The modern Kagyu teacher Khenpo Tsultrim — , in his Progressive Stages of Meditation on Emptiness , presents five stages of meditation, which he relates to five tenet systems.

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He sees this as a meditation on Paramarthasatya "Absolute Reality" , [] [note 14] Buddhajnana , [note 15] which is beyond concepts, and described by terms as "truly existing. In the Nyingma school, like in Kagyu, there is a variety of views. According to Sonam Thakchoe , the ultimate truth in the Nyingma tradition, following Longchenpa , is mainly seen as being that "reality which transcends any mode of thinking and speech, one that unmistakenly appears to the nonerroneous cognitive processes of the exalted and awakened beings" and this is said to be "inexpressible beyond words and thoughts" as well as the reality that is the "transcendence of all elaborations.

He developed a unique theory of Madhyamaka, with two models of the two truths.

While the adopts the traditional Madhyamaka model of two truths, in which the ultimate truth is emptiness, he also developed a second model, in which the ultimate truth is "reality as it is" de bzhin nyid which is "established as ultimately real" bden par grub pa. While it might seem that this system conflicts with the traditional Madhyamaka interpretation, for Mipham this is not so.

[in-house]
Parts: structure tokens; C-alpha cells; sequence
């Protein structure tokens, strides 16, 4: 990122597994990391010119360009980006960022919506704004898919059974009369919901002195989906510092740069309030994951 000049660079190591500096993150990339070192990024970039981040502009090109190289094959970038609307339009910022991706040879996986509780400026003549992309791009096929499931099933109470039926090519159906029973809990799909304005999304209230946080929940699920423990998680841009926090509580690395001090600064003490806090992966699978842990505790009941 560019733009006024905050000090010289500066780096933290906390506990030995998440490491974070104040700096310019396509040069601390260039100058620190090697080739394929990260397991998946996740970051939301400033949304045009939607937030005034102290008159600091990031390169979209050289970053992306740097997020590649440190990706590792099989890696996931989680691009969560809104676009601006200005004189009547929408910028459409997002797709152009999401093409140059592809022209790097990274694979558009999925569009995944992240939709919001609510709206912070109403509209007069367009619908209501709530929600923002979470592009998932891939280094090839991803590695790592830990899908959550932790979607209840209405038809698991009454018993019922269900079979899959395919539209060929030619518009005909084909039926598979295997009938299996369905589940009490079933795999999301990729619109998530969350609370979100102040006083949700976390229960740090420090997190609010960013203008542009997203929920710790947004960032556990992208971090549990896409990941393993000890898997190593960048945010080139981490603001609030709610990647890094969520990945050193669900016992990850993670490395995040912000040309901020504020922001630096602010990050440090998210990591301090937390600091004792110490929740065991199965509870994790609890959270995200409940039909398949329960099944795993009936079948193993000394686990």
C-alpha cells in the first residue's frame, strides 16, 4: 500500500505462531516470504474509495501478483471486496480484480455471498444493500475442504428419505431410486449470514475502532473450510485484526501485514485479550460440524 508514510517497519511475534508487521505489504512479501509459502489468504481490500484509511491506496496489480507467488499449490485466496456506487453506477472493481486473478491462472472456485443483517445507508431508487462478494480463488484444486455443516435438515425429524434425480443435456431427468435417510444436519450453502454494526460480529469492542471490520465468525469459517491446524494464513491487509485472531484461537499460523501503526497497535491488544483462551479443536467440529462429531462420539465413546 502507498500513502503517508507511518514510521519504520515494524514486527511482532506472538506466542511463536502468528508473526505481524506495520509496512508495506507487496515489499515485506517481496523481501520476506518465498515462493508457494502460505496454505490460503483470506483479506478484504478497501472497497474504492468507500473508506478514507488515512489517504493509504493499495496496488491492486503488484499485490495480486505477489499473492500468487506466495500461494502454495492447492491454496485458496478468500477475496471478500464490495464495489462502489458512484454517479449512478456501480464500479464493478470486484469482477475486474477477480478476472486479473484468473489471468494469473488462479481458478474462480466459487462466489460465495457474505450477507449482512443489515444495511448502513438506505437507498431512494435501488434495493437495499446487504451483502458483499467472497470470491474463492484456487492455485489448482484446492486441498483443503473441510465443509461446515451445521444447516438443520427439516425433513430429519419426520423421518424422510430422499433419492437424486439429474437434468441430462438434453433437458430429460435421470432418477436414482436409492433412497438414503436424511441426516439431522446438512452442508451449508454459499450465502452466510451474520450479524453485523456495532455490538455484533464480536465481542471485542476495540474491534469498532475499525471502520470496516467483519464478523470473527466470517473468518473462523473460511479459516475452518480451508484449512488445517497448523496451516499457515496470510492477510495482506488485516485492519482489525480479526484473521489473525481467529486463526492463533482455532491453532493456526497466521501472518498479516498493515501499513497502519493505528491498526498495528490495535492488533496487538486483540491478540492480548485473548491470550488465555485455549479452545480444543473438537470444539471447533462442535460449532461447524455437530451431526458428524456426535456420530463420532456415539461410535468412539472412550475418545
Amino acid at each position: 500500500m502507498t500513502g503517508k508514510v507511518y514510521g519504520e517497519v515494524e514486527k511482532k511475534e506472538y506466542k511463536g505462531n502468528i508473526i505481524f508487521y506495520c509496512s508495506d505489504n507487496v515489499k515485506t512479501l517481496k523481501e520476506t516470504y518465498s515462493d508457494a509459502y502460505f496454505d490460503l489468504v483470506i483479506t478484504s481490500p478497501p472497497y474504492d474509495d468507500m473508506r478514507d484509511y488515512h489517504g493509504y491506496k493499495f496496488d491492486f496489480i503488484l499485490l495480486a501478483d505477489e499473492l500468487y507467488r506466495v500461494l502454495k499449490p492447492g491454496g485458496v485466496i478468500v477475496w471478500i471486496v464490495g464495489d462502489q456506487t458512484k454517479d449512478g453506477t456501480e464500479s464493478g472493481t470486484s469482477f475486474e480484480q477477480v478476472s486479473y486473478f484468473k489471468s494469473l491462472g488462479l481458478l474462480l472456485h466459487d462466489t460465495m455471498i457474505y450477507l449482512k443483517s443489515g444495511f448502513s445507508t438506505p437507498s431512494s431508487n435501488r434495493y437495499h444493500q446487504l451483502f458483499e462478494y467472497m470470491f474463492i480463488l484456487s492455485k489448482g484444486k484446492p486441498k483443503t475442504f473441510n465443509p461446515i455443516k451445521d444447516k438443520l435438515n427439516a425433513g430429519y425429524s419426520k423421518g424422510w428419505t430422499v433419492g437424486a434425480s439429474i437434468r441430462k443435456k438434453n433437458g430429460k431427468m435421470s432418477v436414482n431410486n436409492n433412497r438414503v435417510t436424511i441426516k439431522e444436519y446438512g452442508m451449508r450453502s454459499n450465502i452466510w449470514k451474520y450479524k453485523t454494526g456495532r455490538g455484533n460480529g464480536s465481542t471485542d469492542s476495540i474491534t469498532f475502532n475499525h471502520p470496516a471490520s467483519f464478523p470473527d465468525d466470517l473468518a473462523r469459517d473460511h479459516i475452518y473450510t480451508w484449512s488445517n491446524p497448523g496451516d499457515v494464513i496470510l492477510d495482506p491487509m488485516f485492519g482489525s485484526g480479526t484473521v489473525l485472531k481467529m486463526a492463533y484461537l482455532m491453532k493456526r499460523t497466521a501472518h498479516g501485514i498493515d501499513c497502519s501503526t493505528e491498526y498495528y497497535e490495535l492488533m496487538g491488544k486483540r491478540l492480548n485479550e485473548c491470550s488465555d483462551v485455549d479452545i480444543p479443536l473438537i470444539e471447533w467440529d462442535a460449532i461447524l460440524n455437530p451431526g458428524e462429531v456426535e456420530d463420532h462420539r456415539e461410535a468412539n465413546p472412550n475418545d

For while the traditional model which sees emptiness and ultimate truth as a negation is referring to the analysis of experience, the second Dzogchen influenced model refers to the experience of unity in meditation. Regarding the svatantrika prasangika debate, Ju Mipham explained that using positive assertions in logical debate may serve a useful purpose, either while debating with non-Buddhist schools or to move a student from a coarser to a more subtle view.

He felt the only difference between them was with respect to how they discussed conventional truth and their approach to presenting a path. In spite of this, the Ta-chih-tu lun became a central text for Chinese interpretations of Madhyamaka emptiness. Hence, there are indeed reasons why myriad dharmas are inexistent and cannot be taken as existent; there are reasons why [myriad dharmas] are not inexistent and cannot be taken as inexistent. Having forms and shapes, they are not inexistent. Being not real, they are not truly existent. According to Sengzhao, delusion arises through a dependent relationship between phenomenal things, naming, thought and reification and correct understanding lies outside of words and concepts.

He insisted that one must never settle on any particular viewpoint or perspective but constantly reexamine one's formulations to avoid reifications of thought and behavior.

Crucial Conversations: Tools for Talking When Stakes Are High

The Abhidharma thinkers regard the four holy truths as true. The Satyasiddhi regards merely the truth of cessation of suffering, i. If there is no principle at all, it is an evil view, which is also false.